The Ministry of Trades and Industry (MOTI) says it has not "directed" banks to lower interest rates as misreported by some news media.
According to the Ministry headed by Kwow Spio-Garbrah, it has only appealed to banks in the country to reconsider their interest rates.
"More importantly, MOTI is aware that interest rates are determined by a wide range of variables", said the Ministry in a statement to clarify the matter.
The Ministry said it has begun discussions with the Central Bank and other stakeholders to help adjust the rates.
Read below the entire statement from the Ministry:
The Ministry of Trade and Industry (MOTI) has taken note of some misunderstanding and misrepresentation regarding the comments by the Minister aimed at seeking a reduction in loan reducing interest rates in Ghana.
Among some of this misreporting as carried out by some news portals that the Minister had “directed” the Banks to lower their interest rates. The Minister, Dr. EkwowSpio-Garbrah did not direct the Banks but merely appealed to them.
More importantly, MOTI is aware that interest rates are determined by a wide range of variables.
These include the monetary policy of the Bank of Ghana, the cost international credit, the domestic inflation rate, the borrowing practices of government, the demand and supply of domestic capital, the cost structure and profit margins of financial institutions, including the commercial banks, as well as the shareholder expectations.
Dr. Spio-Garbrah’s view of the war on interest rates is that it must be a collective war involving all stakeholders; central governments; the Bank of Ghana (BoG); financial institutions especially commercial banks; the foreign correspondents of local banks; borrowers and consumers; economic policy analysts; and even our development partners.
The Minister of Trade and Industry intends to invite key stakeholders to a Round Table discussion in the next few weeks to enable a consensus to be reached on steps that could be taken in the short, medium and long term to reduce lending rates and to improve savings rates.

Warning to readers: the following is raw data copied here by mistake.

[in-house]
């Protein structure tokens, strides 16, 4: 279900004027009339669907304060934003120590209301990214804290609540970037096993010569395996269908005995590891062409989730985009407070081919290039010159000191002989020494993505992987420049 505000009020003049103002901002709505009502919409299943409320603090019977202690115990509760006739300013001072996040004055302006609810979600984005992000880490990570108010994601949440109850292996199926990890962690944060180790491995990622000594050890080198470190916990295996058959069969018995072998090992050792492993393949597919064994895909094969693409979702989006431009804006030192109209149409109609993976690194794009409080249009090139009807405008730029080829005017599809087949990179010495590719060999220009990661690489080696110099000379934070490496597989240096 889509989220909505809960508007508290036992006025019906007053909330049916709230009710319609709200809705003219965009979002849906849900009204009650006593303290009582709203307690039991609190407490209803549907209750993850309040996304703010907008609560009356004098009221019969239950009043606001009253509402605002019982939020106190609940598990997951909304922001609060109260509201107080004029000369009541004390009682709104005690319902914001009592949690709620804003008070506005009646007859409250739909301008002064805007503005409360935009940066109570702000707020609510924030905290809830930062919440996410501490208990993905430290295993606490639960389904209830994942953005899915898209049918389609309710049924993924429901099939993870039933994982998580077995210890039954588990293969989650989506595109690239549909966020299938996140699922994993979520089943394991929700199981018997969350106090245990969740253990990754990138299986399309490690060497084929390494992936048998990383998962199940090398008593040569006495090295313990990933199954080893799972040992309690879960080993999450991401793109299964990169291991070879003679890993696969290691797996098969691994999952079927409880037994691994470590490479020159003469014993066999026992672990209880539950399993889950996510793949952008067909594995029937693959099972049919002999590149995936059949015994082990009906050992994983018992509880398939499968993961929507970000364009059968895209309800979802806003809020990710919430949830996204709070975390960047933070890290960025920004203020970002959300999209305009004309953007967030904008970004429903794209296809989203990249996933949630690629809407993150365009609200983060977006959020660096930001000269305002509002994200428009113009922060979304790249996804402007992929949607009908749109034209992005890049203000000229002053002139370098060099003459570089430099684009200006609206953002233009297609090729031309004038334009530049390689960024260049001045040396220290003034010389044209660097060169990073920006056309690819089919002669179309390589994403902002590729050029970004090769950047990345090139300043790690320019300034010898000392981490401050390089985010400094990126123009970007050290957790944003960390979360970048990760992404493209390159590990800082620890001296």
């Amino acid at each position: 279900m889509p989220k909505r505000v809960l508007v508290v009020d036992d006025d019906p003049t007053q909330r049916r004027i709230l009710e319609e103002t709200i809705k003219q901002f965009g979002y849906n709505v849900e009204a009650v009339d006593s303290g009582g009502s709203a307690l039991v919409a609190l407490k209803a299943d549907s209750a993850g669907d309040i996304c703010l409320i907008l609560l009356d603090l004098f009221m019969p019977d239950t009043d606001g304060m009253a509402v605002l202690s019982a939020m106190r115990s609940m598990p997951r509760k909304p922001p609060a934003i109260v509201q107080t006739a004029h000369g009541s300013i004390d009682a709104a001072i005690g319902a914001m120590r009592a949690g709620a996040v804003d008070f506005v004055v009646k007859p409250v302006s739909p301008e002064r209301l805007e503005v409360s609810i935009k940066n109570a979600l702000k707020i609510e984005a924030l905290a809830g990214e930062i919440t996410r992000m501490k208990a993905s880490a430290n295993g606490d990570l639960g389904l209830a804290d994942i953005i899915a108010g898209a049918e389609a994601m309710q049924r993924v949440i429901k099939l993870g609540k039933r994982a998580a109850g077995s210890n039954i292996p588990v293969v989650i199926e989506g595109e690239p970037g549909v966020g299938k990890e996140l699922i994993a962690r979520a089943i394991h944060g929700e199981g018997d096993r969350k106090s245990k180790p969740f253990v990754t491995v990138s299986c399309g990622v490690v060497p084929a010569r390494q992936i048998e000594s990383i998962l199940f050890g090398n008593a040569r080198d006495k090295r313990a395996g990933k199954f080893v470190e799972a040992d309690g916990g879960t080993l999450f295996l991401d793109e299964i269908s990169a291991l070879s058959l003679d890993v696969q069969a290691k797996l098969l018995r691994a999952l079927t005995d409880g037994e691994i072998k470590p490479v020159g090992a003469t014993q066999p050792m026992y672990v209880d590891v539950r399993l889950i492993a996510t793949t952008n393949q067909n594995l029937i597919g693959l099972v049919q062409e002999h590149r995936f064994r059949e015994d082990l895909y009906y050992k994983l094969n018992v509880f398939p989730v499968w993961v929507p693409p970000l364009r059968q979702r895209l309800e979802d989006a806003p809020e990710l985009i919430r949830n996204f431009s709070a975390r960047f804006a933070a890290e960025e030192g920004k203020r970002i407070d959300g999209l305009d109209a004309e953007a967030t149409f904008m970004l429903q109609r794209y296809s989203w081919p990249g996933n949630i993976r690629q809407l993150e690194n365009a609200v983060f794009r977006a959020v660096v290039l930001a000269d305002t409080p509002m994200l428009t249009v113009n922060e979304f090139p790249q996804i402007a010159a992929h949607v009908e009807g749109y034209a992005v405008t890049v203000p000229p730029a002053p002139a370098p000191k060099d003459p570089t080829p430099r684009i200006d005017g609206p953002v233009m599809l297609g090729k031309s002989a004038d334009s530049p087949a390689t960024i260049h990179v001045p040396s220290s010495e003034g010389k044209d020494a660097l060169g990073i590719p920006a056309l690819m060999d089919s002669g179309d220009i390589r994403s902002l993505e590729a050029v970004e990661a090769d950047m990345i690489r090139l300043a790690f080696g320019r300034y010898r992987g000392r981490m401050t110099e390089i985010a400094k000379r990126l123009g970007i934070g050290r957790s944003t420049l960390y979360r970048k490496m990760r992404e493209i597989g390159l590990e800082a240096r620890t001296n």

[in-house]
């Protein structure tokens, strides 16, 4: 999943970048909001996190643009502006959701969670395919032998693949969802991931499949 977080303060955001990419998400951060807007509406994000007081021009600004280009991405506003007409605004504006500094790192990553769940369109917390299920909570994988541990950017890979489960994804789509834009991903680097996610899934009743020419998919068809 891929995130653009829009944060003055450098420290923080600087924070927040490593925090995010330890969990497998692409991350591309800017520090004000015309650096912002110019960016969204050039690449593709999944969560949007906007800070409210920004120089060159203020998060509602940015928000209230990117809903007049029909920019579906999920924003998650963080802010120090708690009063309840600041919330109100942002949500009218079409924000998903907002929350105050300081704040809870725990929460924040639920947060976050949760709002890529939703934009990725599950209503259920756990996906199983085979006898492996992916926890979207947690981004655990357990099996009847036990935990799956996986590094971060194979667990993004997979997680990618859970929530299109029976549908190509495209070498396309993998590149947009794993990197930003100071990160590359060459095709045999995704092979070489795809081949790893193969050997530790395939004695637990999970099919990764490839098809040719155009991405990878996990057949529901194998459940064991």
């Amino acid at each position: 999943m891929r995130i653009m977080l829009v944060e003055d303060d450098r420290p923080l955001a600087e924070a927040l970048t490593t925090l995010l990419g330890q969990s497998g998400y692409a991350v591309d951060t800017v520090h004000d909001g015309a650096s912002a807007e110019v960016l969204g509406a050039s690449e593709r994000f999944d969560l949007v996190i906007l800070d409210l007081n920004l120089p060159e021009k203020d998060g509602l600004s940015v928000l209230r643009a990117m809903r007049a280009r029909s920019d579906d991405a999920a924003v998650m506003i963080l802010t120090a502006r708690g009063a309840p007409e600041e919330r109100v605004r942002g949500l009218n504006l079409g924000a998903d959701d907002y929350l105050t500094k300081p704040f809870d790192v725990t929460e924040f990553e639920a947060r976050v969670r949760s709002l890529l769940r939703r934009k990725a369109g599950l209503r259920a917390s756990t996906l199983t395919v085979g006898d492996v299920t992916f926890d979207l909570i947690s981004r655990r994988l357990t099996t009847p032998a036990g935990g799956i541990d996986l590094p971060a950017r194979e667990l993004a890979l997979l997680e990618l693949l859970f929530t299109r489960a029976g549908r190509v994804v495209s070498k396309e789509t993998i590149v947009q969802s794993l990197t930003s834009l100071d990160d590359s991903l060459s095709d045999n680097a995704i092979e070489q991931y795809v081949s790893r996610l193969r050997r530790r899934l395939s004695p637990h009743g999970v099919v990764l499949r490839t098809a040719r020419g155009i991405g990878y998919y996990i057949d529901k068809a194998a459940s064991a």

The hard facts are that manufacturers and private sectors cannot survive and grow on Ghana’s permanently high interest rate structure, especially at a time when global average interest rates are very low between 0-5% in most advanced countries.
If Ghana’s private sector is to prosper and grow, interest rates must come down and all stakeholders have a responsibility to work towards that objective. This is not a time for blame –gaming but for a collective effort towards a nationally desirable goal
As a former senior official of both the World Bank Group and the African Development Bank, and a former mortgage banker in the USA, Dr. Spio-Garbrah has some understanding of interest rates and is making it a high priority national agenda item.
He fully recognizes the statutory role of Bank of Ghana (BoG) in determining Monetary Policy for the country and is aware of the other forces keeping the interest rates high.
The Ministry of Trade and Industry (MOTI) looks forward to all stakeholders becoming partners in this agenda to lower interest rates. This is especially to support industries, manufacturers, businesses and ordinary Ghanaian consumers, and promote a rapid industrialization and expansion of the private sector to absorb the numerous youth who are unemployed.
MOTI has taken note of the many calls by renowned economists like Mr. Kwame EssilfieAdjaye who agree that lending rates must come down.
Mr. Adjaye for example, has in a story which appeared in Graphic Business of Tuesday, November 18th, 2014 criticized the model used by the Bank of Ghana (BoG) in determining its rates.